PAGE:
Who Is at Fault in a Rear-End Accident?

Who Is at Fault in a Rear-End Accident
Who Is at Fault in a Rear-End Accident?

In a rear-end accident, the driver who hits the vehicle in front of them is typically considered at fault. Drivers are expected to maintain a safe following distance and be prepared to stop or slow down if necessary.

However, there can be exceptions, such as if the vehicle in front abruptly stops without warning or if there are external factors like road conditions or mechanical failures. Rear-end accidents can result in damage to the vehicles involved and, in some cases, injuries to the occupants.

Every accident has many variables, even a rear-end collision. Consult a car accident lawyer in your area who can examine your accident and who understands the laws in your jurisdiction.

Nicolet Law Accident & Injury lawyers have experience in handling rear-end accident claims in the Midwest. We have offices in Minnesota, Wisconsin, and North Dakota, making it easy for you to meet with one of our lawyers near you.

Isn’t the Rear Driver Always at Fault in a Rear-End Accident?

While it's a common presumption that the rear driver is typically at fault in a rear-end accident, it's not an absolute rule. In some situations, the front driver causes a rear-end crash.

Some circumstances an experienced rear-end accident lawyer will look at include:

  • Sudden lane change and unforeseeable stops: If the vehicle in front makes a sudden lane change and unexpected stop without any valid reason, and the rear driver couldn’t reasonably anticipate or avoid the collision, liability may shift.
  • Multiple vehicle chain reactions: In chain-reaction accidents involving multiple vehicles, liability may be distributed among several drivers based on their actions and positions in the collision sequence. In rear-end collisions involving commercial trucks or buses, liability may involve the driver's employer or the company that owns the vehicle, especially if the driver was working at the time of the accident.
  • External factors: Liability can be affected by external factors like poor road conditions, a malfunctioning traffic signal, or another driver's reckless behavior, which may contribute to the accident. For example, you can hold governmental entities or property owners liable if they have not properly maintained roadways, creating hazards like potholes or slippery conditions.
  • Comparative negligence: Some states use a comparative negligence system, which means both drivers may share partial fault based on their respective contributions to the accident. Hire a lawyer who knows the law in your area to know if comparative negligence applies to your case.

You can still file a personal injury claim if you are partially to blame for a rear-end accident, depending on the laws of your state. However, the compensation you receive may be reduced based on your level of responsibility for the collision.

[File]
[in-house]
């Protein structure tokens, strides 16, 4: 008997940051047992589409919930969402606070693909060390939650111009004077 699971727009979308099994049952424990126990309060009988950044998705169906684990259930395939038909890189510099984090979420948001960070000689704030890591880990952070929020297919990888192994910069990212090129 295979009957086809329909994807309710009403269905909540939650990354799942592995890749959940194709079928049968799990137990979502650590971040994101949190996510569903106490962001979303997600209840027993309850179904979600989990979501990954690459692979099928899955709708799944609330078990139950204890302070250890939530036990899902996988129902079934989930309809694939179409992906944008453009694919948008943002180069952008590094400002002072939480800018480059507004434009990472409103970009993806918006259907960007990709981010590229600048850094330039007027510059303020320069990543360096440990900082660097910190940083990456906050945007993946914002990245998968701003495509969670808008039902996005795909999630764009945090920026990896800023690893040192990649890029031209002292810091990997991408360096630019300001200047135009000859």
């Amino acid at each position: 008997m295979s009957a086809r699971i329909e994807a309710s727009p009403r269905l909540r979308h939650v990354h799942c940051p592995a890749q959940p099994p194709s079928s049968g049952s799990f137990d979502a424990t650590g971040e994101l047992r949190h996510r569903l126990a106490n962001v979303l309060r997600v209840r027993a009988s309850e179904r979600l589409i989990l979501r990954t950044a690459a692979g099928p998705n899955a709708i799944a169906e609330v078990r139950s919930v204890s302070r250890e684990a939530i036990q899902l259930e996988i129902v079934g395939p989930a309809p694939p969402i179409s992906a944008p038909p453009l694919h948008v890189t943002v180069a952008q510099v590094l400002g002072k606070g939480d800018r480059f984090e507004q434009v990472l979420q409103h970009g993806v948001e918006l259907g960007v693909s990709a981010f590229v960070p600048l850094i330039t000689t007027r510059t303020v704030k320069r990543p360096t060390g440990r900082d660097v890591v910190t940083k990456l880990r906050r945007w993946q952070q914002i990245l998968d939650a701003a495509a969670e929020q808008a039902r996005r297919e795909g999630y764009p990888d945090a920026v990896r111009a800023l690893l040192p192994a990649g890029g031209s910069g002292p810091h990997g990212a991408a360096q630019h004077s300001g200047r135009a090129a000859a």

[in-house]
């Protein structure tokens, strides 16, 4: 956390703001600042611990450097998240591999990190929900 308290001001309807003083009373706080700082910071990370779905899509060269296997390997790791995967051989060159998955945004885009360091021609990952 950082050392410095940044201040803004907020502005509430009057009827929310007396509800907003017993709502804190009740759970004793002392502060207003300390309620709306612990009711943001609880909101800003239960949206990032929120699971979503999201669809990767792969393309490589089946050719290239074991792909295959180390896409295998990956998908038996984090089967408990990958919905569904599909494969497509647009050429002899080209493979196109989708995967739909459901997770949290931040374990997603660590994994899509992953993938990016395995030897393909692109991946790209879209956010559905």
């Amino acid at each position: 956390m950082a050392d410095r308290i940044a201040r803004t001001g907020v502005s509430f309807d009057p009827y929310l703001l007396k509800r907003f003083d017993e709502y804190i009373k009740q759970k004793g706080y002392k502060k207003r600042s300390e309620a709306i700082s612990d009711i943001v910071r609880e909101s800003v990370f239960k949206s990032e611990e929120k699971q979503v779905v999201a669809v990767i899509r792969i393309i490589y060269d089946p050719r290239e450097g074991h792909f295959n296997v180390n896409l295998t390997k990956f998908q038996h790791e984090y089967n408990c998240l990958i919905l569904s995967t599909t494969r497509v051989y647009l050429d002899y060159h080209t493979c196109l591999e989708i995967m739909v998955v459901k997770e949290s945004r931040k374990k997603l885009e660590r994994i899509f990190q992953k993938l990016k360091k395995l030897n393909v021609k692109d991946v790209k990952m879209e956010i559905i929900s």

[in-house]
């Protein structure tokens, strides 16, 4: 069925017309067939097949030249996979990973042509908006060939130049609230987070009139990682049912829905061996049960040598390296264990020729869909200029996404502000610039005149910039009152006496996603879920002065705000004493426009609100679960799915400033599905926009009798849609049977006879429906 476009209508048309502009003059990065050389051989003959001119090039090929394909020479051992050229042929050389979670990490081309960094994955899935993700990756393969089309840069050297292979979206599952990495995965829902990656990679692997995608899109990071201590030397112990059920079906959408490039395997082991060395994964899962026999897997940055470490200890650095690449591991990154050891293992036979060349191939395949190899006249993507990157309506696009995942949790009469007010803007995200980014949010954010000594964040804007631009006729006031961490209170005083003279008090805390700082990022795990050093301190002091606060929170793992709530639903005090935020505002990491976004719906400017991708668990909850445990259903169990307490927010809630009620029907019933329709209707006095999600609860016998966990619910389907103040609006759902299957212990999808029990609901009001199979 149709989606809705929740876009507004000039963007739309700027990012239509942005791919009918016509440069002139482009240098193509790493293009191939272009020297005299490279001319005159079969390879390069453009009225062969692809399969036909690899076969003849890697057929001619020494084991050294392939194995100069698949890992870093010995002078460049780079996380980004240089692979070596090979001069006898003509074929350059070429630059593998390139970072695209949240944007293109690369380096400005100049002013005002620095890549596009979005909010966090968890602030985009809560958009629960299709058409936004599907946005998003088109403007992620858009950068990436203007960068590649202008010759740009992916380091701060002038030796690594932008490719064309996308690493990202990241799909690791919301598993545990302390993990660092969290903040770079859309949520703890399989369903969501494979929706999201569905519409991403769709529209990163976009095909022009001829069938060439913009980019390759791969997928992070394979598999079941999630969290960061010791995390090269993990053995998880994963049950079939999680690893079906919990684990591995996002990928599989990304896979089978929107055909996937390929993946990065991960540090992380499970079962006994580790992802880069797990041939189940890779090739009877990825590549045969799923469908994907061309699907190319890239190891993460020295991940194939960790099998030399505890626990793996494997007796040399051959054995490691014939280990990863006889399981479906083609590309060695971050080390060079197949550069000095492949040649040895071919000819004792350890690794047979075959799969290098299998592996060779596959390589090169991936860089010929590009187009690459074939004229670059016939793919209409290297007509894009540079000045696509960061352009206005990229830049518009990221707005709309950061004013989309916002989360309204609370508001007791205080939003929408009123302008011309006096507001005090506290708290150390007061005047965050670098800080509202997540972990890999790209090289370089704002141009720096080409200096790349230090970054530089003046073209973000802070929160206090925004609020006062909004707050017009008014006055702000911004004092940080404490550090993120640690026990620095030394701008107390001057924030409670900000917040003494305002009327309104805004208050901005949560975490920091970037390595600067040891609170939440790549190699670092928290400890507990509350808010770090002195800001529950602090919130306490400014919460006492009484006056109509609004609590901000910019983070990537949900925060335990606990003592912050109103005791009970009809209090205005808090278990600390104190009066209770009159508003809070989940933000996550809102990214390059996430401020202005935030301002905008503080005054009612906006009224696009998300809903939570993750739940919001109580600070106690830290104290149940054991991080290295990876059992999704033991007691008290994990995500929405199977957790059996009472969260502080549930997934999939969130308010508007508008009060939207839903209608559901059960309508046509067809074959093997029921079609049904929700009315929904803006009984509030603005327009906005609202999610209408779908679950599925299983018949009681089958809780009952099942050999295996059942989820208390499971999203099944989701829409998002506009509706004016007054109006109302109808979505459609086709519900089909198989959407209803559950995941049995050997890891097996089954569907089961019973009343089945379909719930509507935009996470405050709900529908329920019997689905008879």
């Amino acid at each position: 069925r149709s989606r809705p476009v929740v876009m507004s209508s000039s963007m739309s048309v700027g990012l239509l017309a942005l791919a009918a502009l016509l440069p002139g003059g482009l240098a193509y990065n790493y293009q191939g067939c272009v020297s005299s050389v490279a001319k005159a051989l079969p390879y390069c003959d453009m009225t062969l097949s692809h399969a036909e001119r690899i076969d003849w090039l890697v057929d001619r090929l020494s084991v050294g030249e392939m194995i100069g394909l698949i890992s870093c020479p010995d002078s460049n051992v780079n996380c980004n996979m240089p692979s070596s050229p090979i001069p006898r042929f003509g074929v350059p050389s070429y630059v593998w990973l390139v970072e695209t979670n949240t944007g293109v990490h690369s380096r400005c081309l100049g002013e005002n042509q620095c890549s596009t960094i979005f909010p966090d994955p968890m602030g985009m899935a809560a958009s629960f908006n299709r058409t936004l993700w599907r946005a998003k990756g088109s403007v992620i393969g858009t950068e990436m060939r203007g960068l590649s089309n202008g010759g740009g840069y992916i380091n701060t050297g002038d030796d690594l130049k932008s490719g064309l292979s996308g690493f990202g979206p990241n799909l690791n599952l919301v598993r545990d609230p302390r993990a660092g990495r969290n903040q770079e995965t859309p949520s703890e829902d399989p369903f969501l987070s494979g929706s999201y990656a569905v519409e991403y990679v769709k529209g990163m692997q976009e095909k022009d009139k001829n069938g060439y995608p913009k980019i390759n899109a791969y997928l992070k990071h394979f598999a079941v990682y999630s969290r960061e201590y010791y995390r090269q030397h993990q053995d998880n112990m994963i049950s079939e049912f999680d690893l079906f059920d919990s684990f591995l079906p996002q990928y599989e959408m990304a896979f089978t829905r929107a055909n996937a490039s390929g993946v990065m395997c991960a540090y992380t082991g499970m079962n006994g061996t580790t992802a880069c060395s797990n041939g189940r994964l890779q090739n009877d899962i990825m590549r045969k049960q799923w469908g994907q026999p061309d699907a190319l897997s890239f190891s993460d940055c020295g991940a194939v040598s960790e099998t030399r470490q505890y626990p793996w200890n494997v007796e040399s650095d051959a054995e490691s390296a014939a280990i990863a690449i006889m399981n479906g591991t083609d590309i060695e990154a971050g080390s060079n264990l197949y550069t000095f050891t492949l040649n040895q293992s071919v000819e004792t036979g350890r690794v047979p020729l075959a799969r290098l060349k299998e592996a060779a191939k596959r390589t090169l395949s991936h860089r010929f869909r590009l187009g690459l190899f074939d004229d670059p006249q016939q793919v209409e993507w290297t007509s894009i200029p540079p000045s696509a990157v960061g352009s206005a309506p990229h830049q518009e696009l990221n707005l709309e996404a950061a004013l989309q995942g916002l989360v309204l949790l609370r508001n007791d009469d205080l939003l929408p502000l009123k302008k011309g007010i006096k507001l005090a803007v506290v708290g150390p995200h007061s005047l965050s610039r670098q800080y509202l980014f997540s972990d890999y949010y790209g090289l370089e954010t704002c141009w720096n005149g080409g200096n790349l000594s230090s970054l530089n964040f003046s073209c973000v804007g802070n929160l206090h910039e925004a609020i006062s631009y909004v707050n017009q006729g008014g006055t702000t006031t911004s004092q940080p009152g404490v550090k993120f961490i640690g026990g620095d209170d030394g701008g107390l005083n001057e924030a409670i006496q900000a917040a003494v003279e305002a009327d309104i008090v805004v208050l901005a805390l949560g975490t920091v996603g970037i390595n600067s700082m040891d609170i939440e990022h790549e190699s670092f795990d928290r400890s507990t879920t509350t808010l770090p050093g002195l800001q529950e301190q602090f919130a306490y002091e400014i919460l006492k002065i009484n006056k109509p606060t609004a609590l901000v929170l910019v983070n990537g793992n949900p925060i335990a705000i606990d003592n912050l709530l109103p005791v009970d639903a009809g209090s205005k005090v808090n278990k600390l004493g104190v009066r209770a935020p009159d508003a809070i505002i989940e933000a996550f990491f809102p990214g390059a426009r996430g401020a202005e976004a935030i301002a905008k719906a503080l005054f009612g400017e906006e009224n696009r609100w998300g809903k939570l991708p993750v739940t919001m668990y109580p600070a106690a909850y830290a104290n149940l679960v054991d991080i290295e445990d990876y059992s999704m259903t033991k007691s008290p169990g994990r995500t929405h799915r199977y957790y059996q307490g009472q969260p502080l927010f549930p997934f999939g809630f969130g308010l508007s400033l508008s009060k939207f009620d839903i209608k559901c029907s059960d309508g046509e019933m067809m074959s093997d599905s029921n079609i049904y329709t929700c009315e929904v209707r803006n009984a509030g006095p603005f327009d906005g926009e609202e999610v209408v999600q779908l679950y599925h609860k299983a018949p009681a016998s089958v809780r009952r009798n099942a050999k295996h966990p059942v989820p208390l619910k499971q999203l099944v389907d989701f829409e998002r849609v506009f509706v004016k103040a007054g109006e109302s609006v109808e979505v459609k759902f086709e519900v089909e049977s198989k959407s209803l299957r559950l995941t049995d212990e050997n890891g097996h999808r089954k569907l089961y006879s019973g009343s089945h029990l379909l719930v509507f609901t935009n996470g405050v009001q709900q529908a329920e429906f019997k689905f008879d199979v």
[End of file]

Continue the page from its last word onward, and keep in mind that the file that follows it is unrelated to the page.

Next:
There are two common types of comparative negligence systems:

  • Pure comparative negligence: In states that follow pure comparative negligence, you can seek compensation even if you are primarily at fault for the accident. However, the amount you receive will decrease in proportion to your percentage of fault.
  • Modified comparative negligence: Some states follow a modified comparative negligence system with a threshold. In these states, you can seek compensation as long as your level of fault is less than 50 percent or 51 percent. If you are found equally or more at fault than the other party, you may not recover damages.

Ultimately, the specific facts and circumstances of an accident determine liability. While the rear driver is often found at fault, a thorough investigation by legal professionals will accurately determine liability. We have experience with these cases and know how to secure you a fair settlement. 


State Laws and Jurisdiction in Rear-End Accidents

Jurisdiction determines where you can file your lawsuit. This can vary depending on where the accident occurred and where the parties involved reside. Your lawyer can identify the appropriate state or federal court where you need to file your claim.

Personal injury laws can vary significantly from one state to another. A lawyer with expertise in multiple states' laws can navigate these differences and ensure that your claim adheres to the specific regulations and statutes of the relevant jurisdictions. 

State statutes of limitations for your claim set the amount of time you have to file a claim after your rear-end accident.

Nicolet Law has offices in Minnesota, Wisconsin, and North Dakota. We are familiar with the different laws governing car accident claims in different states. For example, the statute of limitations for personal injury claims in Minnesota is six years, while the statute of limitation in Wisconsin is three years. A lawyer can meet all deadlines, preventing a court from dismissing your claim due to a missed deadline. 

State laws also dictate the minimum insurance coverage that drivers must carry. This can affect the amount of compensation available in your claim, especially if the at-fault driver has minimal insurance coverage.

Some states also limit the compensation you can receive for certain damages, such as non-economic damages like pain and suffering. These limits can significantly affect the value of your claim. 

In some states, you can only pursue a personal injury claim if you meet a certain threshold of injury severity, state law determines. If your injuries don't meet this threshold, you need to seek compensation through your own personal injury protection insurance.

Given these variations, consult a personal injury attorney who knows the laws and regulations specific to your state. They can explain how state laws and jurisdiction may affect your case and work to ensure that you pursue the maximum compensation available to you.

PIP Insurance

Some states require you to use Personal Injury Protection (PIP) insurance coverage for your rear-end accident claim. PIP coverage typically offers compensation regardless of fault in the crash (provided the accident involves a motor vehicle).